Sources of variance in curriculum-based measures of silent reading

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Psychology in the Schools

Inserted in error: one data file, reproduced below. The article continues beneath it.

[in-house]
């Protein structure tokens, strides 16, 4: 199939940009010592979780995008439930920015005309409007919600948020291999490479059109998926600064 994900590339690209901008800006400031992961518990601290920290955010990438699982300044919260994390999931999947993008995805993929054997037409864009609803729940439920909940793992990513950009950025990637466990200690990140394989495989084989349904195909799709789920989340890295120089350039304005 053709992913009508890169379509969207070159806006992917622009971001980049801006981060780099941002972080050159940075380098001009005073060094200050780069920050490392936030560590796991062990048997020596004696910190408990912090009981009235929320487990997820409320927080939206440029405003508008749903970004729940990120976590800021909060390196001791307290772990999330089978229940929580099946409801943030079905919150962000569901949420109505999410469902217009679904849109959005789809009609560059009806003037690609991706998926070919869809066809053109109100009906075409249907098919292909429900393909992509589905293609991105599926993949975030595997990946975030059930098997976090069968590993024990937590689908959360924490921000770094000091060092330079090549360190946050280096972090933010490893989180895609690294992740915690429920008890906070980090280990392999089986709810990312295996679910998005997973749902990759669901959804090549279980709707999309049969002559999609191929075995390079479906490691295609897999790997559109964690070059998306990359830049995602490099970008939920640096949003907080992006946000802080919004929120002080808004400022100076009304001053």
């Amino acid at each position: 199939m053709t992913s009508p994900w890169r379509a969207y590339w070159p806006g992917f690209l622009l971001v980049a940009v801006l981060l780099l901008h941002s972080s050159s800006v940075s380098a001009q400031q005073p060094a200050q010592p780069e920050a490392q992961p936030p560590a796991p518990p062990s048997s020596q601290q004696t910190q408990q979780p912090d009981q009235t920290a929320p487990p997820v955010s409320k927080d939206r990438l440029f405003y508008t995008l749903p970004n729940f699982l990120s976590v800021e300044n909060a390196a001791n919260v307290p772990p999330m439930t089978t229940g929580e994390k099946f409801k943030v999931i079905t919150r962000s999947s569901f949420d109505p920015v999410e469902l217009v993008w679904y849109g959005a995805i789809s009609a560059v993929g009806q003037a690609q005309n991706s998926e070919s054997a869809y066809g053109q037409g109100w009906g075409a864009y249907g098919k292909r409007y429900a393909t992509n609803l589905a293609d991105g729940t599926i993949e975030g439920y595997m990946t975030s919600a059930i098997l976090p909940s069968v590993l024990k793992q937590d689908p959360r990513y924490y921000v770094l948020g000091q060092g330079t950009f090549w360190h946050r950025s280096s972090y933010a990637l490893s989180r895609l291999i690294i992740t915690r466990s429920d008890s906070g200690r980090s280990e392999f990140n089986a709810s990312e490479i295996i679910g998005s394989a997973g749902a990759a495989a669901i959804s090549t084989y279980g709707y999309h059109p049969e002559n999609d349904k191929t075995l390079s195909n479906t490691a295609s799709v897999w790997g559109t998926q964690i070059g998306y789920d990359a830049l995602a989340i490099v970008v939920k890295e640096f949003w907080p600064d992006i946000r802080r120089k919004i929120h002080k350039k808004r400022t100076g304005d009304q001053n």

Curriculum-Based Measurement silent reading (CBM-SR) items have been found to be reliable and valid for measuring reading comprehension skills This generalizability study reports the findings from administration of three CBM-SR passages to fifth through eighth grade students in one school district. Using Repeated Measures Analyses of Variance (RMANOVA) procedures, the statistical probability of performance on the CBM-SR task as a differential indicator of reading comprehension skill was found to be significant among students in different grade levels and between students who did and did not receive special education services. Follow-up analyses were conducted using generalizability theory to estimate the amount of variance in CBM-SR scores from individual score differences, grade levels, and special education status. The results indicated that on two of the passages, variability in CBM-SR scores came primarily from grade level differences in scores on the tasks, while on the third passage, the differences were most attributable to individual differences in scores, regardless of grade level or special education services. Implications for the use of CBM-SR items for routine assessment of students' reading skills are discussed.


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